In this interview, Darby asks the hard questions – we talk about common ghost story themes, racism, and the library copies of my book going missing! Our interview follows Casey’s Halloween reads, starting around the 17:45 mark.
Meet Me in the Stacks is Vancouver Island Regional Library’s podcast. Each episode is unique, but almost always has a book recommendation segment. I’ve added Casey’s Halloween recommendations to my reading list for next year.
Here’s a synopsis of the episode! You can find Meet Me in the Stacks wherever you get your podcasts, or you can listen to the episode by clicking on the image below: Continue reading “The Haunting of Your Bedside Table”
The Haunting of Vancouver Island is four years old! It’s hard to believe. Interest in the book–as well as my perspective on local ghost lore–hasn’t waned as much as I thought it would. This Halloween, I was interviewed for two podcasts and will be doing a large Zoom presentation for kids for Vancouver Island Regional Library on October 26th.
The Missing and Unexplained interview with Tyler Hooper was a lot of fun. It was the first time I’ve spoken about the Valencia story almost exclusively. The Valenica is a legendary West Coast phantom ship. There’s a chapter about her in The Haunting of Vancouver Island. In the interview, I explain the difference between a ghost ship and phantom ship and talk about the haunted vessel the Melanope–as a teaser for the sequel I’m working on, The Haunting of British Columbia (working title). Continue reading “The Missing and Unexplained Podcast with Tyler Hooper”
Huldowget is a 1926 novel by Bruce Alistair McKelvie. It’s an entertaining read–in a historical sort of way–but it is also offensive.
McKelvie was an editor for Victoria’s Daily Colonist. He is remembered for his involvement in the Native Sons (a colonist heritage fraternal order) and for promoting lost civilization theories (over Indigenous rights) through books, newspapers, and speeches.
I recently published an article on Ancient Pages about the Hepburn Stone, which is on display at the Nanaimo Museum. McKelvie was the main person who promoted the stone as a 15,000-year-old lost civilization artifact. I read some of his nonfiction during my research and was surprised to discover he had authored fiction, as well. Continue reading “Huldowget by B. A. McKelvie”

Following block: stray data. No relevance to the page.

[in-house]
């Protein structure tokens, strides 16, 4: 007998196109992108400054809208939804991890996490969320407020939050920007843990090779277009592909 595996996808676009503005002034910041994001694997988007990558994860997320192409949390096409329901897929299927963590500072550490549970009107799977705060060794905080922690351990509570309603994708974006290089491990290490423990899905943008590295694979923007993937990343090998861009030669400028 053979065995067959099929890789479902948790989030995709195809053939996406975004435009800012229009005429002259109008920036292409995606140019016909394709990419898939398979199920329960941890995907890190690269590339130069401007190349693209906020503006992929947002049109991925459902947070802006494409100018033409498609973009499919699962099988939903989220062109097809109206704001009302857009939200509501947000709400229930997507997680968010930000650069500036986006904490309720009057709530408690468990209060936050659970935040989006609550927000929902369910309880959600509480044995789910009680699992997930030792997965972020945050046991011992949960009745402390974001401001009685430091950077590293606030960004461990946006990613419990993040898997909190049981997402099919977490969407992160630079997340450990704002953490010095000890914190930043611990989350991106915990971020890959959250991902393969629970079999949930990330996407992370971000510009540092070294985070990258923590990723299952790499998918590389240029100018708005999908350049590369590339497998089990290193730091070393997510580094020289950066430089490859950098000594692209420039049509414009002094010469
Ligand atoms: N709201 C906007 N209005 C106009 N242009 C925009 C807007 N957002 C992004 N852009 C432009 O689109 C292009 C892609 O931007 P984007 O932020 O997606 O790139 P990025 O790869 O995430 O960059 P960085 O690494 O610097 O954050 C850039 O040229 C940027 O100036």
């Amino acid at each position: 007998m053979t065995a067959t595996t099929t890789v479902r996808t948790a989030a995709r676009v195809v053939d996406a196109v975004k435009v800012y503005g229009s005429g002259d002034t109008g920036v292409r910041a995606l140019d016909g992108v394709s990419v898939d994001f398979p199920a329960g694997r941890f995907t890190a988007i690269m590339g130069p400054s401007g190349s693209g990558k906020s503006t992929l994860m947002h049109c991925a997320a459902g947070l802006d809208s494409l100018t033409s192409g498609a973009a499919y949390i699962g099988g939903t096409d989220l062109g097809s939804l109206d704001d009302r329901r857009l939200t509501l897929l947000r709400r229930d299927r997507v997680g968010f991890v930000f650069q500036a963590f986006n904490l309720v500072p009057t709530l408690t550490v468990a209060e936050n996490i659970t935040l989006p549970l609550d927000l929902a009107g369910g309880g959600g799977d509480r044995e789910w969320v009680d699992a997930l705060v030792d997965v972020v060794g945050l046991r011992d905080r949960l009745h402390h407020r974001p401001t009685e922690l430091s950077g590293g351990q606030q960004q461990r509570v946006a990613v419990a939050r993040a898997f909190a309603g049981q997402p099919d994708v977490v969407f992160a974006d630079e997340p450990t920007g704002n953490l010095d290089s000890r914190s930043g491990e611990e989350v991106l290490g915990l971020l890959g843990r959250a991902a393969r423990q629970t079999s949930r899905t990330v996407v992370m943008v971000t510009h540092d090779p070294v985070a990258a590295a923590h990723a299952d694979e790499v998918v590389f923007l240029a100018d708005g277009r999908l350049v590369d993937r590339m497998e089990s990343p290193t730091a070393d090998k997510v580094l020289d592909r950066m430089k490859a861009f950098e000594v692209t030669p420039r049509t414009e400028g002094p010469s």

The Vanishing Hitchhiker by Jan Harold Brunvand defines an Urban Legend as a “realistic story concerning recent events (or alleged events) with an ironic or supernatural twist.” The teller of the story believes the legend is true, and that the events actually happened to someone just out of reach–to a friend of a friend, for example, or to somebody’s relative.
An Urban Legend is not believed to be true by academics or investigators. This is often determined because the same events are said to have happened in several different geographical areas to more than one person. The stories will often be similar to one another, but will have contrasting details such as where, when, and to who the events happened to. Continue reading “Urban Legend”
On May 31st I went to Victoria to photograph–and participate in–a Transmountain Pipeline protest. I overheard a reporter saying there were 700 people. At its peak, there could have been 1000. The protest was in response to the controversial purchase/bailout of the Kinder Morgan project by the Trudeau Liberal Government for $4.5 billion dollars. Continue reading “My First Transmountain Pipeline Protest”
Happy Holidays everyone! Here’s a video I made using still images and an audio file from my Digital Media class. I’m reading a portion of the “Keeha Beach” chapter taken from The Haunting of Vancouver Island. Ambient sounds have been added to the background. Continue reading “Keeha Beach Ghost Story (with ambient sound)”